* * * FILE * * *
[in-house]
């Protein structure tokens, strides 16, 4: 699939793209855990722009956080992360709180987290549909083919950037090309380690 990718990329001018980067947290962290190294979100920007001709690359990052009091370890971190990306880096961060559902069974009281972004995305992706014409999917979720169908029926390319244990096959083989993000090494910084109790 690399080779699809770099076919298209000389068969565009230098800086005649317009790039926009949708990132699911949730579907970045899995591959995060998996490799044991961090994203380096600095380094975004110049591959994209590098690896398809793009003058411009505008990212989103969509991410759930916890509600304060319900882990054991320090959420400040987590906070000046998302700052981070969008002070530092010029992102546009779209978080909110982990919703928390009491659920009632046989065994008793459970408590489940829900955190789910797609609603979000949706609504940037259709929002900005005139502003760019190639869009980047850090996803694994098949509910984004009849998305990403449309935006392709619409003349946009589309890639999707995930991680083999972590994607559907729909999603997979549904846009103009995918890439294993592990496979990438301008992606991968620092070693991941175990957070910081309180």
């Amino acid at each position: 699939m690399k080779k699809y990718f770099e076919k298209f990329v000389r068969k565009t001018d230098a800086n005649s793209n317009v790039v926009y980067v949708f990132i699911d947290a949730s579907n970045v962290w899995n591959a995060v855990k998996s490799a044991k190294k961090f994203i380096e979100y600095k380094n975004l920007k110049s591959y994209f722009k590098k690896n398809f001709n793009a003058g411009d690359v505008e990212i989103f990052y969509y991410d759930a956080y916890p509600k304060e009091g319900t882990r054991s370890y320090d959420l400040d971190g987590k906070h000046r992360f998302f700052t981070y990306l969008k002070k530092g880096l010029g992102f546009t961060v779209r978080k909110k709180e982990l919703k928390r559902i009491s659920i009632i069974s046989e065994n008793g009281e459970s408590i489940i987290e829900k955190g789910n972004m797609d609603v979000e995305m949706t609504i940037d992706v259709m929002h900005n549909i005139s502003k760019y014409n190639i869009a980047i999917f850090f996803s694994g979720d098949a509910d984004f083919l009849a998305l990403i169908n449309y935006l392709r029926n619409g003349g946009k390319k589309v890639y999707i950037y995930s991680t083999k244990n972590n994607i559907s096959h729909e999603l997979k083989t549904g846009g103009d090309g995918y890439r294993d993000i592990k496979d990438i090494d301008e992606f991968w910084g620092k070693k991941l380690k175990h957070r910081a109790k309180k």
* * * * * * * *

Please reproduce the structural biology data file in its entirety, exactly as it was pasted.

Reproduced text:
[in-house]
């Protein structure tokens, strides 16, 4: 699939793209855990722009956080992360709180987290549909083919950037090309380690 990718990329001018980067947290962290190294979100920007001709690359990052009091370890971190990306880096961060559902069974009281972004995305992706014409999917979720169908029926390319244990096959083989993000090494910084109790 690399080779699809770099076919298209000389068969565009230098800086005649317009790039926009949708990132699911949730579907970045899995591959995060998996490799044991961090994203380096600095380094975004110049591959994209590098690896398809793009003058411009505008990212989103969509991410759930916890509600304060319900882990054991320090959420400040987590906070000046998302700052981070969008002070530092010029992102546009779209978080909110982990919703928390009491659920009632046989065994008793459970408590489940829900955190789910797609609603979000949706609504940037259709929002900005005139502003760019190639869009980047850090996803694994098949509910984004009849998305990403449309935006392709619409003349946009589309890639999707995930991680083999972590994607559907729909999603997979549904846009103009995918890439294993592990496979990438301008992606991968620092070693991941175990957070910081309180």
């Amino acid at each position: 699939m690399k080779k699809y990718f770099e076919k298209f990329v000389r068969k565009t001018d230098a800086n005649s793209n317009v790039v926009y980067v949708f990132i699911d947290a949730s579907n970045v962290w899995n591959a995060v855990k998996s490799a044991k190294k961090f994203i380096e979100y600095k380094n975004l920007k110049s591959y994209f722009k590098k690896n398809f001709n793009a003058g411009d690359v505008e990212i989103f990052y969509y991410d759930a956080y916890p509600k304060e009091g319900t882990r054991s370890y320090d959420l400040d971190g987590k906070h000046r992360f998302f700052t981070y990306l969008k002070k530092g880096l010029g992102f546009t961060v779209r978080k909110k709180e982990l919703k928390r559902i009491s659920i009632i069974s046989e065994n008793g009281e459970s408590i489940i987290e829900k955190g789910n972004m797609d609603v979000e995305m949706t609504i940037d992706v259709m929002h900005n549909i005139s502003k760019y014409n190639i869009a980047i999917f850090f996803s694994g979720d098949a509910d984004f083919l009849a998305l990403i169908n449309y935006l392709r029926n619409g003349g946009k390319k589309v890639y999707i950037y995930s991680t083999k244990n972590n994607i559907s096959h729909e999603l997979k083989t549904g846009g103009d090309g995918y890439r294993d993000i592990k496979d990438i090494d301008e992606f991968w910084g620092k070693k991941l380690k175990h957070r910081a109790k309180k």